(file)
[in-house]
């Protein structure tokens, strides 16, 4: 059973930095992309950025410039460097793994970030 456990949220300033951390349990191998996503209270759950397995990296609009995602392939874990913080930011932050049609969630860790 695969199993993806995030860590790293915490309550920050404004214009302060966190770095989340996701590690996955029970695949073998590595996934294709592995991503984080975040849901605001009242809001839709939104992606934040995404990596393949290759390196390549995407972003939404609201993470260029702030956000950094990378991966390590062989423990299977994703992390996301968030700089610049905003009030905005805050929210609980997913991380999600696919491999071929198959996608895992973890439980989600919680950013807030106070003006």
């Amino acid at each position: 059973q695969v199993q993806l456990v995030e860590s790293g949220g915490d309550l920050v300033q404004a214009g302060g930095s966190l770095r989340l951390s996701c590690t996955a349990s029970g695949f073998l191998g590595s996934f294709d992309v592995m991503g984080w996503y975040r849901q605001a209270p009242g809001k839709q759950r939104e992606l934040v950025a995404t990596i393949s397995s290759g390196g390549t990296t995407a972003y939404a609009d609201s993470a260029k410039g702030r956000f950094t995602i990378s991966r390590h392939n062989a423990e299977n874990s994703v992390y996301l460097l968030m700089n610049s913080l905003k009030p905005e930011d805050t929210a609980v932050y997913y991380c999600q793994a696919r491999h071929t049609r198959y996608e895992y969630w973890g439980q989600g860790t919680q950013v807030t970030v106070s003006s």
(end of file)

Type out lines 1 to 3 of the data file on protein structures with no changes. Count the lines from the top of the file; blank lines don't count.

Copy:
[in-house]
């Protein structure tokens, strides 16, 4: 059973930095992309950025410039460097793994970030 456990949220300033951390349990191998996503209270759950397995990296609009995602392939874990913080930011932050049609969630860790 695969199993993806995030860590790293915490309550920050404004214009302060966190770095989340996701590690996955029970695949073998590595996934294709592995991503984080975040849901605001009242809001839709939104992606934040995404990596393949290759390196390549995407972003939404609201993470260029702030956000950094990378991966390590062989423990299977994703992390996301968030700089610049905003009030905005805050929210609980997913991380999600696919491999071929198959996608895992973890439980989600919680950013807030106070003006």
């Amino acid at each position: 059973q695969v199993q993806l456990v995030e860590s790293g949220g915490d309550l920050v300033q404004a214009g302060g930095s966190l770095r989340l951390s996701c590690t996955a349990s029970g695949f073998l191998g590595s996934f294709d992309v592995m991503g984080w996503y975040r849901q605001a209270p009242g809001k839709q759950r939104e992606l934040v950025a995404t990596i393949s397995s290759g390196g390549t990296t995407a972003y939404a609009d609201s993470a260029k410039g702030r956000f950094t995602i990378s991966r390590h392939n062989a423990e299977n874990s994703v992390y996301l460097l968030m700089n610049s913080l905003k009030p905005e930011d805050t929210a609980v932050y997913y991380c999600q793994a696919r491999h071929t049609r198959y996608e895992y969630w973890g439980q989600g860790t919680q950013v807030t970030v106070s003006s």